The NFL confirmed on Monday that referees are officially locked out as the two sides find themselves at a stalemate over a new labor agreement. Hiring and training replacement referees is the league's next step. The NFL Players Association released a tersely worded statement disagreeing with the use of replacements, but that is effectively the limit of what the NFLPA can do.
Article 3, Section 1 of the collective bargaining agreement between players and league prohibits any strikes, slowdowns or other job actions on the part of the NFLPA and its membership. The CBA reads:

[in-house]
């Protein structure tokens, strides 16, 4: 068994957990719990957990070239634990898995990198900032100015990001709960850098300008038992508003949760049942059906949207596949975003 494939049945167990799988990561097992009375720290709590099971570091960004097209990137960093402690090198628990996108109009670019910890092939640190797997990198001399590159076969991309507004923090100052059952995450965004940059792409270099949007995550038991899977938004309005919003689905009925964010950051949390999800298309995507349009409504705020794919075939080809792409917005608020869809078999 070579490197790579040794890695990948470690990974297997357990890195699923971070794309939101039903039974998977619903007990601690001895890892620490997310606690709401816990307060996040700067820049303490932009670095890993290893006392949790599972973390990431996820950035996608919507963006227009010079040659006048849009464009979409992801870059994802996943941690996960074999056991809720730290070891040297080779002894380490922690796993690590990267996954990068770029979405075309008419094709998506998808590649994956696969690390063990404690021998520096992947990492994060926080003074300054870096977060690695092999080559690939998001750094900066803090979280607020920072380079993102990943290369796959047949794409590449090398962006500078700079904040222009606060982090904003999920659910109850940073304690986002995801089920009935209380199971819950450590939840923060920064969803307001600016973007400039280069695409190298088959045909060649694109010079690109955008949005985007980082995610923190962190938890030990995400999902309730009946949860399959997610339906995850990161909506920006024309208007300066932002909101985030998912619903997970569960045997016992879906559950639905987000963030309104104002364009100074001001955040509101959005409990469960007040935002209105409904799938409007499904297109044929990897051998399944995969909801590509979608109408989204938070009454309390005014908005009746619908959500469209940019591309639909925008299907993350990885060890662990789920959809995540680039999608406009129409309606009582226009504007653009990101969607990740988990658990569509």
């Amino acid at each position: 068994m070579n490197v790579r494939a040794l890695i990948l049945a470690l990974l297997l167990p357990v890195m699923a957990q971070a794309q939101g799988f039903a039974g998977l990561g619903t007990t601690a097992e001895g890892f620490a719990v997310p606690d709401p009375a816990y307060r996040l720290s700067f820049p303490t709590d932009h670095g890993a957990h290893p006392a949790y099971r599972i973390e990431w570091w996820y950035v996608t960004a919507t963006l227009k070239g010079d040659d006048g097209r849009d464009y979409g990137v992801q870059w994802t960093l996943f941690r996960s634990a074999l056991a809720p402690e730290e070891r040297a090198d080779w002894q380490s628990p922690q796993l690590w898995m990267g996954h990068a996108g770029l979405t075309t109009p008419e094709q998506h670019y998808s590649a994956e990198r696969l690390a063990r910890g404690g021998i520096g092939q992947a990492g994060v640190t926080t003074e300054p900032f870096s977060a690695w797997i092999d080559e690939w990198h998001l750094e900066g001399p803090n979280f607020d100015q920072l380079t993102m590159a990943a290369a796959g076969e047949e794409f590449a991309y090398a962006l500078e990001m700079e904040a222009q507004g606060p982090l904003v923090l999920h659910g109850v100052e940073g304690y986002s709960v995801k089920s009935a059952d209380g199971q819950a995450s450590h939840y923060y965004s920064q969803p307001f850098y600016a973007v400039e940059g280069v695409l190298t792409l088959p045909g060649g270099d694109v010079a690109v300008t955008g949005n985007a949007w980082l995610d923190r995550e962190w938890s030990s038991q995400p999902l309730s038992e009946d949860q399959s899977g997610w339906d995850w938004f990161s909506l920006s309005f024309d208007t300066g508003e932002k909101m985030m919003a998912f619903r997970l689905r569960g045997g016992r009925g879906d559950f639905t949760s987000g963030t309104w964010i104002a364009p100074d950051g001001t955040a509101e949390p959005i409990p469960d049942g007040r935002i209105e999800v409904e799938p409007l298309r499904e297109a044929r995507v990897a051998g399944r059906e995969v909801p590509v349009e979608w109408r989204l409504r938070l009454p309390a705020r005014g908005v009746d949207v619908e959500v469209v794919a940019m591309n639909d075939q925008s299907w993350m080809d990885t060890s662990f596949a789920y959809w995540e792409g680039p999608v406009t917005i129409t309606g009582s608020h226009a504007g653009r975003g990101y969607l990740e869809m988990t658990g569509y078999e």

Section 1. No Strike/Lockout: Except as otherwise provided in Article 47 (Union Security), Section 6, neither the NFLPA nor any of its members will engage in any strike, work stoppage, or other concerted action interfering with the operations of the NFL or any Club for the duration of this Agreement, and no Clubs, either individually or in concert with other Clubs , will engage in any lockout for the duration of this Agreement. Any claim that a party has violated this Section 1 will not be subject to the grievance procedure or the arbitration provisions of this Agreement and the party will have the right to submit such claim directly to the courts.
Some questioned earlier in the day on Monday whether or not the players union would cross the picket line, staying out in support of the unionized referees.
The agreement between the NFL and the referees expired in May. With preseason football still some two months away, the two sides have time to get a deal done.